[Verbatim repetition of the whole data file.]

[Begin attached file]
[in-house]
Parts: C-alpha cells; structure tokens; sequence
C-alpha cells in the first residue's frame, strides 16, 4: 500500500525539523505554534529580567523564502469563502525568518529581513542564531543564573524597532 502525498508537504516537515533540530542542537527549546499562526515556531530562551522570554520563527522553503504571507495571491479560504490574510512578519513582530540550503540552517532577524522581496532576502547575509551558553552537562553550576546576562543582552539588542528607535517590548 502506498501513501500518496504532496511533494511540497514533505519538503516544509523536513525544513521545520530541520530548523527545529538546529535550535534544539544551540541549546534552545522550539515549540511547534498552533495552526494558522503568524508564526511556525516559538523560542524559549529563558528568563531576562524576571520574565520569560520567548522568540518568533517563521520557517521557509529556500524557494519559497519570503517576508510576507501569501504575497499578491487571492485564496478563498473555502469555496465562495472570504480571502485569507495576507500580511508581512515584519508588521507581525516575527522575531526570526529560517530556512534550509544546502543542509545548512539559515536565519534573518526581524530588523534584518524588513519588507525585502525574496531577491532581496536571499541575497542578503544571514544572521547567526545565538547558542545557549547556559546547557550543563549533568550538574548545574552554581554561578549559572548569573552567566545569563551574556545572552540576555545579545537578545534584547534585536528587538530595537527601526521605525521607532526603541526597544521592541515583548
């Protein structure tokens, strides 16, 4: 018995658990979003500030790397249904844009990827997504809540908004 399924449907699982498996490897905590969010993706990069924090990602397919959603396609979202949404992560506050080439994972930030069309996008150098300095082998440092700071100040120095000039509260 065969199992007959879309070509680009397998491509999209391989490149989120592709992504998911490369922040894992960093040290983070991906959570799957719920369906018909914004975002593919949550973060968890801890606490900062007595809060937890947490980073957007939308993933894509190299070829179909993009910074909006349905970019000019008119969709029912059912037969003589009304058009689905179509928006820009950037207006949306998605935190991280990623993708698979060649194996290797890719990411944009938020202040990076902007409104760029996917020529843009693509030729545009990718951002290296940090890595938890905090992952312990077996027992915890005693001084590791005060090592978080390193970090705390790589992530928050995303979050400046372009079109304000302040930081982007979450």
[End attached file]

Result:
[in-house]
Parts: C-alpha cells; structure tokens; sequence
C-alpha cells in the first residue's frame, strides 16, 4: 500500500525539523505554534529580567523564502469563502525568518529581513542564531543564573524597532 502525498508537504516537515533540530542542537527549546499562526515556531530562551522570554520563527522553503504571507495571491479560504490574510512578519513582530540550503540552517532577524522581496532576502547575509551558553552537562553550576546576562543582552539588542528607535517590548 502506498501513501500518496504532496511533494511540497514533505519538503516544509523536513525544513521545520530541520530548523527545529538546529535550535534544539544551540541549546534552545522550539515549540511547534498552533495552526494558522503568524508564526511556525516559538523560542524559549529563558528568563531576562524576571520574565520569560520567548522568540518568533517563521520557517521557509529556500524557494519559497519570503517576508510576507501569501504575497499578491487571492485564496478563498473555502469555496465562495472570504480571502485569507495576507500580511508581512515584519508588521507581525516575527522575531526570526529560517530556512534550509544546502543542509545548512539559515536565519534573518526581524530588523534584518524588513519588507525585502525574496531577491532581496536571499541575497542578503544571514544572521547567526545565538547558542545557549547556559546547557550543563549533568550538574548545574552554581554561578549559572548569573552567566545569563551574556545572552540576555545579545537578545534584547534585536528587538530595537527601526521605525521607532526603541526597544521592541515583548
């Protein structure tokens, strides 16, 4: 018995658990979003500030790397249904844009990827997504809540908004 399924449907699982498996490897905590969010993706990069924090990602397919959603396609979202949404992560506050080439994972930030069309996008150098300095082998440092700071100040120095000039509260 065969199992007959879309070509680009397998491509999209391989490149989120592709992504998911490369922040894992960093040290983070991906959570799957719920369906018909914004975002593919949550973060968890801890606490900062007595809060937890947490980073957007939308993933894509190299070829179909993009910074909006349905970019000019008119969709029912059912037969003589009304058009689905179509928006820009950037207006949306998605935190991280990623993708698979060649194996290797890719990411944009938020202040990076902007409104760029996917020529843009693509030729545009990718951002290296940090890595938890905090992952312990077996027992915890005693001084590791005060090592978080390193970090705390790589992530928050995303979050400046372009079109304000302040930081982007979450």